Feature Be on Guard: Understanding Seed and Soil-Borne Disease

Be on Guard: Understanding Seed and Soil-Borne Disease

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Scott Barr
Scott Barrhttp://bayer.ca
SeedGrowth Specialist, Bayer Canada - Scott was born in Vermilion, Alta., and has worked numerous agriculture jobs from Federated Co-Op, Research at the U of S and Richardson Pioneer in sales and as a location manager. He also owned his own ag consulting business prior to joining Bayer SeedGrowth in 2014. He currently resides outside of Saskatoon in Clavet, with his wife Jody and three children.

Seed is susceptible to disease before and during emergence, before the plant’s own defense mechanisms kick in when photosynthesis begins. Seed treatments effectively protect against seed and soil-borne fungus that cause disease during this sensitive time and even go beyond it to protect early leaves while they fully develop.

Below are three examples of seed and soil-borne fungus that affect cereals. These fungus names are often used interchangeably with the disease they cause. That’s why reading seed treatment labels can be confusing. For example, Fusarium spp. and Cochliobolus sativus (C. sativus) are different fungus that can cause the same diseases – seedling blight, root rot and seed rot.

Seed rot affects the seed and is the result of seed-borne infection. Root rot is the visible below ground portion of the disease and can be caused by both seed and soil-borne infection. Seedling blight is noticed above ground and can also be caused by both seed and soil-borne infection.

  • Seed-borne fusarium graminearum and other seed and soil-borne Fusarium spp. Seed-borne fusarium graminearum doesn’t lead directly to that seed/plant having fusarium head blight (FHB) but is the result of it and is the same complex. For example, seeding of infected kernels causes seed rot, seedling blight, and root rot leading to reducing germination and emergence and can increase the inoculum in the soil that can cause FHB. Fusarium spp. can be seed or soil-borne and reduce germination, tillers, seeds per head and lead to pre-mature ripening in cereals. Fusarium spp. can be easily confused with C. sativus symptoms.
  • Smut. There are three types of smut in barley – covered smut, false loose smut and true loose smut. Covered smut and false loose smut are externally seed-borne while true loose smut is internally seed-borne, because of this, true loose smut can be more difficult to protect against with a seed treatment. However, when applied correctly, they make a definite and highly visual difference when heading time comes. Regardless of the type, smut causes blackened spores at heading. Covered and false loose smut infect the seedlings as they germinate, whereas true loose smut can also be blown by wind and penetrate other embryos in developing seed. This makes seed testing especially important for true loose smut.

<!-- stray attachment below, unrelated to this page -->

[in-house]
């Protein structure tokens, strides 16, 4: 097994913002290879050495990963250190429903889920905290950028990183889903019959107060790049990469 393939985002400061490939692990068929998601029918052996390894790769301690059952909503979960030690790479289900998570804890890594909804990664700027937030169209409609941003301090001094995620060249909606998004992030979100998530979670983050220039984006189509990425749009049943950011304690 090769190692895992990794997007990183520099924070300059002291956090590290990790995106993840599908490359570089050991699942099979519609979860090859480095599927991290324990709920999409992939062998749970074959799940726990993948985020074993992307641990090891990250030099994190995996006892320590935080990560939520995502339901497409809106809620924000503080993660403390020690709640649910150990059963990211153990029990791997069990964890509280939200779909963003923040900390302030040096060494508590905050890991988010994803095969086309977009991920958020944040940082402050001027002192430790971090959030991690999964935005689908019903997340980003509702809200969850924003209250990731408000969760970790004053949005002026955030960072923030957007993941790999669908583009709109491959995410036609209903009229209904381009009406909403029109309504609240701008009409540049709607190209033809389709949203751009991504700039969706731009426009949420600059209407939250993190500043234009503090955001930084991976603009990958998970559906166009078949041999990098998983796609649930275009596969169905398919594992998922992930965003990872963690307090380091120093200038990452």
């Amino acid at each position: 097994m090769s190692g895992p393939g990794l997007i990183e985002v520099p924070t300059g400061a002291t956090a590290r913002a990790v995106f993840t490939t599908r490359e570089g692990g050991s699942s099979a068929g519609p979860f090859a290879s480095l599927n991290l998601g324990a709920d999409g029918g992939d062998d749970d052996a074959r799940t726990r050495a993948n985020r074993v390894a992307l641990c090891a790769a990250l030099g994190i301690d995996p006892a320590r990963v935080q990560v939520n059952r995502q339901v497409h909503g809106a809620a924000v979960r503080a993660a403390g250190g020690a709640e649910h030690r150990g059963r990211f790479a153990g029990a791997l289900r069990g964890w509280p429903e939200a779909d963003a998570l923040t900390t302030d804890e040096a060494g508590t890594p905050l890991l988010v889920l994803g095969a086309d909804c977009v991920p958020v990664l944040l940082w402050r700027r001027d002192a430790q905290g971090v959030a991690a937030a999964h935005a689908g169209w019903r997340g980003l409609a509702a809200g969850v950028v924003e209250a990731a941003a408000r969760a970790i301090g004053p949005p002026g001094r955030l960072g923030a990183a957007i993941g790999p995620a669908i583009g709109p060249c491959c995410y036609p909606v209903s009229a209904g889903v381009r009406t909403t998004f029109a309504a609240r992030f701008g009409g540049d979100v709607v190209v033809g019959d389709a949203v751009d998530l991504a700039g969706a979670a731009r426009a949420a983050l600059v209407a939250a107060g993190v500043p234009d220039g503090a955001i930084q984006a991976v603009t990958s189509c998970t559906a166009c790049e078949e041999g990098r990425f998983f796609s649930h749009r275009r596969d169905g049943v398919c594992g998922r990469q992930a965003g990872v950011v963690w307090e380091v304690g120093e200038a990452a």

• Cochliobolus sativus: A seed and soil-borne disease that causes root rot and seedling blight. Symptoms include small brown spots on the crown roots, lower leaf sheath, and subcrown internode along with reduced germination and emergence. Under favourable disease conditions these will elongate and cause an extensive brown discoloration of the underground part of the plant. In comparison, if you dig up a healthy plant it will have white/cream coloured sheath, and the roots should be white after washed. In addition to reduced germination and emergence C. sativus can cause black point in kernels along with reduced tillering and pre-mature die down.

The graph below identifies soil-borne disease for all crops and the conditions that favor them. Often we’re led to believe that warm, dry soils don’t favour disease. In actuality, soil-borne disease is present regardless of the conditions, with the conditions just favouring one over another.

A seed test that can test for these and other fungal diseases should be done by an accredited lab. Regardless of the conditions, a seed treatment is your best insurance against reduced germination and emergence.

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